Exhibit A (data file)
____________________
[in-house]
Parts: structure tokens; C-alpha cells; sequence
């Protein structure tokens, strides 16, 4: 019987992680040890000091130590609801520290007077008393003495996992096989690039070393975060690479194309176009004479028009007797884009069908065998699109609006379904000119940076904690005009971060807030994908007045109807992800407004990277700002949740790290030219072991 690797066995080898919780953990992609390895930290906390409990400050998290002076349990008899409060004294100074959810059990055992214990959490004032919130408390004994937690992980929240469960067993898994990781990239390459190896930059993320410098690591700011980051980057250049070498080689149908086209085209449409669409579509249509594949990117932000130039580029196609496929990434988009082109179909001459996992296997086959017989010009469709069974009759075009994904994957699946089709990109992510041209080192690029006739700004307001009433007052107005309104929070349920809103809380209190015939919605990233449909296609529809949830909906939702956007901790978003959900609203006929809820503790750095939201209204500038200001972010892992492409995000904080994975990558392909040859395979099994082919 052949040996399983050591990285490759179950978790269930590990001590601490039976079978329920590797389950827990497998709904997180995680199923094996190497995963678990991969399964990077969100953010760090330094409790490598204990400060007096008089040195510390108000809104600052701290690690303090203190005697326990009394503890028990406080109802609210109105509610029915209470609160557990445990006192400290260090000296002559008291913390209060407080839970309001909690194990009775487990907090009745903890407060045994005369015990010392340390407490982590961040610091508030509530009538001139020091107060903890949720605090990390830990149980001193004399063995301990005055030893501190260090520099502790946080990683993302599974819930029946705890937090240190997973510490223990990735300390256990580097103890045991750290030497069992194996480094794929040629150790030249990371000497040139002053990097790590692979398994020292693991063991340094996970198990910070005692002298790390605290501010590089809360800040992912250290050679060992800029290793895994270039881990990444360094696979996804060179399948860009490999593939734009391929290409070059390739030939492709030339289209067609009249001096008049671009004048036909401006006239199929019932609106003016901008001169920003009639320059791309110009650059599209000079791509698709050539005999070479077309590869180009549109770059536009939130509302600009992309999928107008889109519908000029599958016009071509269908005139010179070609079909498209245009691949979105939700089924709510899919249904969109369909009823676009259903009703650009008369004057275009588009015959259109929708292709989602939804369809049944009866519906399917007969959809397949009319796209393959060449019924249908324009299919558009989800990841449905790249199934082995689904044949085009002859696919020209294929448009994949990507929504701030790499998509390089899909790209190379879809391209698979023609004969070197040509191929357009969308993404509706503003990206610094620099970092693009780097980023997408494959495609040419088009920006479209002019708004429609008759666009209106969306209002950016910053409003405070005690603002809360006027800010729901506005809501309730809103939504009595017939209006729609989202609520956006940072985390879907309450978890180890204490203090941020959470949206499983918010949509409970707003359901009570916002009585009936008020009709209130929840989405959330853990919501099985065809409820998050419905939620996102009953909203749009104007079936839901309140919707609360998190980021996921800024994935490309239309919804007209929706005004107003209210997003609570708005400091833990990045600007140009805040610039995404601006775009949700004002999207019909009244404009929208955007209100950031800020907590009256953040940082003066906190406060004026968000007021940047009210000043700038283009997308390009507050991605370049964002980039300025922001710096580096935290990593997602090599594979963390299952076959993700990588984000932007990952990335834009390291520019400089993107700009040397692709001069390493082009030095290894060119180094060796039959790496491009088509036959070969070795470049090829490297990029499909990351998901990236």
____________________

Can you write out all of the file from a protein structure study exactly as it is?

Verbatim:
[in-house]
Parts: structure tokens; C-alpha cells; sequence
């Protein structure tokens, strides 16, 4: 019987992680040890000091130590609801520290007077008393003495996992096989690039070393975060690479194309176009004479028009007797884009069908065998699109609006379904000119940076904690005009971060807030994908007045109807992800407004990277700002949740790290030219072991 690797066995080898919780953990992609390895930290906390409990400050998290002076349990008899409060004294100074959810059990055992214990959490004032919130408390004994937690992980929240469960067993898994990781990239390459190896930059993320410098690591700011980051980057250049070498080689149908086209085209449409669409579509249509594949990117932000130039580029196609496929990434988009082109179909001459996992296997086959017989010009469709069974009759075009994904994957699946089709990109992510041209080192690029006739700004307001009433007052107005309104929070349920809103809380209190015939919605990233449909296609529809949830909906939702956007901790978003959900609203006929809820503790750095939201209204500038200001972010892992492409995000904080994975990558392909040859395979099994082919 052949040996399983050591990285490759179950978790269930590990001590601490039976079978329920590797389950827990497998709904997180995680199923094996190497995963678990991969399964990077969100953010760090330094409790490598204990400060007096008089040195510390108000809104600052701290690690303090203190005697326990009394503890028990406080109802609210109105509610029915209470609160557990445990006192400290260090000296002559008291913390209060407080839970309001909690194990009775487990907090009745903890407060045994005369015990010392340390407490982590961040610091508030509530009538001139020091107060903890949720605090990390830990149980001193004399063995301990005055030893501190260090520099502790946080990683993302599974819930029946705890937090240190997973510490223990990735300390256990580097103890045991750290030497069992194996480094794929040629150790030249990371000497040139002053990097790590692979398994020292693991063991340094996970198990910070005692002298790390605290501010590089809360800040992912250290050679060992800029290793895994270039881990990444360094696979996804060179399948860009490999593939734009391929290409070059390739030939492709030339289209067609009249001096008049671009004048036909401006006239199929019932609106003016901008001169920003009639320059791309110009650059599209000079791509698709050539005999070479077309590869180009549109770059536009939130509302600009992309999928107008889109519908000029599958016009071509269908005139010179070609079909498209245009691949979105939700089924709510899919249904969109369909009823676009259903009703650009008369004057275009588009015959259109929708292709989602939804369809049944009866519906399917007969959809397949009319796209393959060449019924249908324009299919558009989800990841449905790249199934082995689904044949085009002859696919020209294929448009994949990507929504701030790499998509390089899909790209190379879809391209698979023609004969070197040509191929357009969308993404509706503003990206610094620099970092693009780097980023997408494959495609040419088009920006479209002019708004429609008759666009209106969306209002950016910053409003405070005690603002809360006027800010729901506005809501309730809103939504009595017939209006729609989202609520956006940072985390879907309450978890180890204490203090941020959470949206499983918010949509409970707003359901009570916002009585009936008020009709209130929840989405959330853990919501099985065809409820998050419905939620996102009953909203749009104007079936839901309140919707609360998190980021996921800024994935490309239309919804007209929706005004107003209210997003609570708005400091833990990045600007140009805040610039995404601006775009949700004002999207019909009244404009929208955007209100950031800020907590009256953040940082003066906190406060004026968000007021940047009210000043700038283009997308390009507050991605370049964002980039300025922001710096580096935290990593997602090599594979963390299952076959993700990588984000932007990952990335834009390291520019400089993107700009040397692709001069390493082009030095290894060119180094060796039959790496491009088509036959070969070795470049090829490297990029499909990351998901990236």